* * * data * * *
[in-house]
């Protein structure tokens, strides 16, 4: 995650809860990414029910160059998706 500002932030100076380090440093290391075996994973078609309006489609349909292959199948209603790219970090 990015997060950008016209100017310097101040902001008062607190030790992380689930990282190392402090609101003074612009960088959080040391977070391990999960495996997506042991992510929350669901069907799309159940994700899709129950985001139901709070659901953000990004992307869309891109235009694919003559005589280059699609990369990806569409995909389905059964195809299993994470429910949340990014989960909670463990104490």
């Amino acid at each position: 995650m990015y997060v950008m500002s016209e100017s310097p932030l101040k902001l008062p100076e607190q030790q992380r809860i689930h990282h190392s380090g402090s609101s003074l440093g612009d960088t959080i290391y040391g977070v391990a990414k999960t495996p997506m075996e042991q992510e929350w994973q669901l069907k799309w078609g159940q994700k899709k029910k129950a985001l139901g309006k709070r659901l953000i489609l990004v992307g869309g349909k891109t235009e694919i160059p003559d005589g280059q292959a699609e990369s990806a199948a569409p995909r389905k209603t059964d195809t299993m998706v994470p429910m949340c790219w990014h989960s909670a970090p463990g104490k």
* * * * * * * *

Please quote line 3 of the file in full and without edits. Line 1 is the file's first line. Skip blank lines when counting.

């Amino acid at each position: 995650m990015y997060v950008m500002s016209e100017s310097p932030l101040k902001l008062p100076e607190q030790q992380r809860i689930h990282h190392s380090g402090s609101s003074l440093g612009d960088t959080i290391y040391g977070v391990a990414k999960t495996p997506m075996e042991q992510e929350w994973q669901l069907k799309w078609g159940q994700k899709k029910k129950a985001l139901g309006k709070r659901l953000i489609l990004v992307g869309g349909k891109t235009e694919i160059p003559d005589g280059q292959a699609e990369s990806a199948a569409p995909r389905k209603t059964d195809t299993m998706v994470p429910m949340c790219w990014h989960s909670a970090p463990g104490k």